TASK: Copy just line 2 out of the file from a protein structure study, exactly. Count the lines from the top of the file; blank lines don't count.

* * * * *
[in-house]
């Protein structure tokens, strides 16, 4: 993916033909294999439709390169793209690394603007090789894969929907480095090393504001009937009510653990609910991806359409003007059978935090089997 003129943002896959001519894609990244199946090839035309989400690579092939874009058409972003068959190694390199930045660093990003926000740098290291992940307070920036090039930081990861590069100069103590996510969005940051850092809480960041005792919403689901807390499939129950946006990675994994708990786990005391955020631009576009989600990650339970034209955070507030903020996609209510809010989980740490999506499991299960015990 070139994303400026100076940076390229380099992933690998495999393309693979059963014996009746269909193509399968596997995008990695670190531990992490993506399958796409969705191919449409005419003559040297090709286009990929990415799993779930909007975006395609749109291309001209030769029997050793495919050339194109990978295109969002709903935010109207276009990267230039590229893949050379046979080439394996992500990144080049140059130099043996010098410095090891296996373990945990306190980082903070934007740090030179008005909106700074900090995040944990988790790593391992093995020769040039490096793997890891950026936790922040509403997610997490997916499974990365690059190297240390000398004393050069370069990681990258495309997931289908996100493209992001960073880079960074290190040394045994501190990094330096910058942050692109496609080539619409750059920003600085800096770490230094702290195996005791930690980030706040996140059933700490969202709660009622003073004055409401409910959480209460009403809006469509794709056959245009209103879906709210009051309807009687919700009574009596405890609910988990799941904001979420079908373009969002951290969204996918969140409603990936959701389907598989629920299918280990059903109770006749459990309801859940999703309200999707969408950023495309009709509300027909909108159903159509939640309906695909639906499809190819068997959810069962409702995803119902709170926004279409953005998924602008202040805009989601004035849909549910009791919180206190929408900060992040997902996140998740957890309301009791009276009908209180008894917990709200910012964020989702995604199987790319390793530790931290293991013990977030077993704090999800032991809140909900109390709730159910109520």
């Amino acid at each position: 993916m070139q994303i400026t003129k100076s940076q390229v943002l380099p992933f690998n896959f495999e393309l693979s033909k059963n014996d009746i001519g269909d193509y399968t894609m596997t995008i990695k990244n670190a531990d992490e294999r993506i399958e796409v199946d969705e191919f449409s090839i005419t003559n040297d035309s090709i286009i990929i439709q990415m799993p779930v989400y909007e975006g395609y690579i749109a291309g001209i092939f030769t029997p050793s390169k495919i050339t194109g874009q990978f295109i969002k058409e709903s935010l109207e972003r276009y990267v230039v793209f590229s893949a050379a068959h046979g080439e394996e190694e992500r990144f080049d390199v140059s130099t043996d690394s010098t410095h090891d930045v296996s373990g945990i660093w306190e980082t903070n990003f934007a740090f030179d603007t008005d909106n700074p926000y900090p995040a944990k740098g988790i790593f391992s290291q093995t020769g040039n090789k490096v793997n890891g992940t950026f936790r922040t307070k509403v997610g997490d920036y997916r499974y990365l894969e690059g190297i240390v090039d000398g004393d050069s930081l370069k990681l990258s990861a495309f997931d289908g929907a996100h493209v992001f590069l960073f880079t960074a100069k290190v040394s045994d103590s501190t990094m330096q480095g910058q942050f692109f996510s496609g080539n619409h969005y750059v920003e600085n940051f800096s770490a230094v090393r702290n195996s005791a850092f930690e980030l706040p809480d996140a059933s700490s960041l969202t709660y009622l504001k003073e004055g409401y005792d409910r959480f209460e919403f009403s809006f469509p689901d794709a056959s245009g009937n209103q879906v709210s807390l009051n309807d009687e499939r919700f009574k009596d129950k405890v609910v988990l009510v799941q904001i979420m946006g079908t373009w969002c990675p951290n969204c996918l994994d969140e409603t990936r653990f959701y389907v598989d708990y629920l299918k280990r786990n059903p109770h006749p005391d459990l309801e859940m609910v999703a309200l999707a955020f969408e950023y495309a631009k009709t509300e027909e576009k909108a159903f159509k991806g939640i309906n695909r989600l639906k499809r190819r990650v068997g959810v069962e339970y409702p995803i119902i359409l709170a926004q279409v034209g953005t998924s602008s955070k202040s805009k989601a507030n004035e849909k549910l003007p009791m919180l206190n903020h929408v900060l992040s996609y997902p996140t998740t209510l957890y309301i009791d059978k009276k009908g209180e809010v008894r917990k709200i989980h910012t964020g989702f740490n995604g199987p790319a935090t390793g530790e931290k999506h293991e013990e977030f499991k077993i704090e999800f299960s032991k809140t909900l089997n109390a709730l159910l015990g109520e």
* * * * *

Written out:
């Protein structure tokens, strides 16, 4: 993916033909294999439709390169793209690394603007090789894969929907480095090393504001009937009510653990609910991806359409003007059978935090089997 003129943002896959001519894609990244199946090839035309989400690579092939874009058409972003068959190694390199930045660093990003926000740098290291992940307070920036090039930081990861590069100069103590996510969005940051850092809480960041005792919403689901807390499939129950946006990675994994708990786990005391955020631009576009989600990650339970034209955070507030903020996609209510809010989980740490999506499991299960015990 070139994303400026100076940076390229380099992933690998495999393309693979059963014996009746269909193509399968596997995008990695670190531990992490993506399958796409969705191919449409005419003559040297090709286009990929990415799993779930909007975006395609749109291309001209030769029997050793495919050339194109990978295109969002709903935010109207276009990267230039590229893949050379046979080439394996992500990144080049140059130099043996010098410095090891296996373990945990306190980082903070934007740090030179008005909106700074900090995040944990988790790593391992093995020769040039490096793997890891950026936790922040509403997610997490997916499974990365690059190297240390000398004393050069370069990681990258495309997931289908996100493209992001960073880079960074290190040394045994501190990094330096910058942050692109496609080539619409750059920003600085800096770490230094702290195996005791930690980030706040996140059933700490969202709660009622003073004055409401409910959480209460009403809006469509794709056959245009209103879906709210009051309807009687919700009574009596405890609910988990799941904001979420079908373009969002951290969204996918969140409603990936959701389907598989629920299918280990059903109770006749459990309801859940999703309200999707969408950023495309009709509300027909909108159903159509939640309906695909639906499809190819068997959810069962409702995803119902709170926004279409953005998924602008202040805009989601004035849909549910009791919180206190929408900060992040997902996140998740957890309301009791009276009908209180008894917990709200910012964020989702995604199987790319390793530790931290293991013990977030077993704090999800032991809140909900109390709730159910109520």